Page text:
When you come to an SCA feast, be sure to bring feast gear: a drinking vessel, a dinner plate, a soup bowl, a napkin, a spoon and knife — and fork if you like, although they generally weren’t used as eating utensils until rather late in the Renaissance. We call this “feast gear” and we all bring our own to events where food is served. At outdoor events, it is better if it is unbreakable — wood or modern lead-free pewter are recommended, but if you only have plastic, that will be just fine. The most important thing is that you show up and join in. You will see that some people have very elaborate feast gear and table decorations. Don’t worry that your stuff isn’t good enough. Once upon a time, those people went to their first feast with very simple dinner wear, too.
One day events often begin around 10 AM or Noon. Be sure to bring some food to eat and some water or other non-alcoholic beverage to drink. Unlike Renaissance Fairs, there are usually no food vendors at SCA events. Even if there is a feast later in the evening, there is generally no food available on site until then, and it’s no fun to go hungry for long. Please do not drink directly out of a can or bottle. These modern items interfer with our attempt to create a Medieval atmosphere. We prefer that you bring a mug or cup and pour your beverage into that.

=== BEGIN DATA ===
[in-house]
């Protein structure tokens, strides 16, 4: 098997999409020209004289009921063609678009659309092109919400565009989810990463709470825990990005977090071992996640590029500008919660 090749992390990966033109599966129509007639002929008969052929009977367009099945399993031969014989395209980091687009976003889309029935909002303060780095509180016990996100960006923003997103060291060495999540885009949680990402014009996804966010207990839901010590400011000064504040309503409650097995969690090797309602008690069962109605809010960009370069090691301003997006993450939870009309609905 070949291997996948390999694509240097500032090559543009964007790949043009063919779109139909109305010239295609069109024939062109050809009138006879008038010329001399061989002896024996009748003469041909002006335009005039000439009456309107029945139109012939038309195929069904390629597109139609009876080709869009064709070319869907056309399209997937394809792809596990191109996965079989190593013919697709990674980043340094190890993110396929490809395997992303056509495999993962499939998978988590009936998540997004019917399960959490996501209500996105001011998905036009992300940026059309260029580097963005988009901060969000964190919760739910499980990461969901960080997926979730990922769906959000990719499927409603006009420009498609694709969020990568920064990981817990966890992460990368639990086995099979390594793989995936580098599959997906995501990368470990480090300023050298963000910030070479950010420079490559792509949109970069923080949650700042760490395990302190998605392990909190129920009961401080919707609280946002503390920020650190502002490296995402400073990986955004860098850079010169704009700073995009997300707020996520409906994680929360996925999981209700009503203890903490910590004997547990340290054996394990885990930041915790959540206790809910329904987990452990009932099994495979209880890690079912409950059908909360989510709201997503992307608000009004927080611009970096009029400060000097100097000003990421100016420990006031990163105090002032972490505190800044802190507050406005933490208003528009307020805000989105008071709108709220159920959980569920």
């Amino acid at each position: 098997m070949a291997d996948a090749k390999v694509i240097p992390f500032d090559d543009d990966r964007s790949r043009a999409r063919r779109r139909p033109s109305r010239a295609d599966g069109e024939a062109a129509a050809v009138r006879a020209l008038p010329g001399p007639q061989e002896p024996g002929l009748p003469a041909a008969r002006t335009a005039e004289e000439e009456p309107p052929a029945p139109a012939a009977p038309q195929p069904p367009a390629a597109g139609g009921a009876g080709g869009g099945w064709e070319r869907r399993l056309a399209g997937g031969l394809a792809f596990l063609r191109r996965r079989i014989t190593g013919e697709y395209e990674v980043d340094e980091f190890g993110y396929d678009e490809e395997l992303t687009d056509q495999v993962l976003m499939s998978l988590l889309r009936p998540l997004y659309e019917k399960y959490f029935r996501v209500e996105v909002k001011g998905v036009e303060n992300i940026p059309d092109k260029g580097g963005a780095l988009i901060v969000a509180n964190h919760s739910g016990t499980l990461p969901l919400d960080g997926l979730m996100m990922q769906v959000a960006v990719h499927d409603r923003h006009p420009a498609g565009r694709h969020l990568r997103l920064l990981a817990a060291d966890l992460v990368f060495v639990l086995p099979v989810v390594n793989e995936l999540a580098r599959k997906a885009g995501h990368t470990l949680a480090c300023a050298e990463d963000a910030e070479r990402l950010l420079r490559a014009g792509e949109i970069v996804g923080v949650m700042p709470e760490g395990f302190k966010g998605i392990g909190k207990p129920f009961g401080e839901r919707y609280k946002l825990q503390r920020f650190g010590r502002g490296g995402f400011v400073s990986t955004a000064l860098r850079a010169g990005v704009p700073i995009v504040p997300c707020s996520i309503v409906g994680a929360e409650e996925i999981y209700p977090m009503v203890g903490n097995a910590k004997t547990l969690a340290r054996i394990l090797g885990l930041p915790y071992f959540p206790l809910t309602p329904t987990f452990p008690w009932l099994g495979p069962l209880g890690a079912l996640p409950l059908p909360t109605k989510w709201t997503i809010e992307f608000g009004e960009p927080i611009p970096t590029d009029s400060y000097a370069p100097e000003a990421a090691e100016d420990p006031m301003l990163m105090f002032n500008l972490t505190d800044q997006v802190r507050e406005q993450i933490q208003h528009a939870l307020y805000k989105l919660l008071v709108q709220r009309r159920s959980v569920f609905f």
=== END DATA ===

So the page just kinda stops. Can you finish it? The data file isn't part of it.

For outdoor events, we recommend that you bring a lightweight folding chair. No particular style is necessary. While some people have elaborate wooden chairs, most of us use a wide variety of modern folding camp chairs.
Weekend Camping Events
At weekend long camping events, you’ll need to bring a bit more, besides food, beverage, and folding chair.
First, of course, a tent. It’s fine if you only have a modern tent. Many people who have been in the SCA for decades still use them. They are not allowed around the central open area — called the Tourney Field or List Field, but more often the Eric here in the West Kingdom — where we want to create the most historical look. But you will find that not far back from the Eric are many people with modern tents. You can usually camp in any open space, but it is polite to ask your neighbors, as sometimes groups of friends are camping together and may be saving a place.
Second, a warm sleeping bag is essential, since no matter how hot is may be during the day, here in the Mists it is generally in the low 50s or even 40s at night. And be sure to have something underneath your sleeping bag so that your bodily warmth is not escaping into the ground. A foam camping pad, a “space blanket”, sheepskins, or a futon is good. It is helpful to have one of these between you and an air mattress, too, as you can also lose a lot of body heat into one.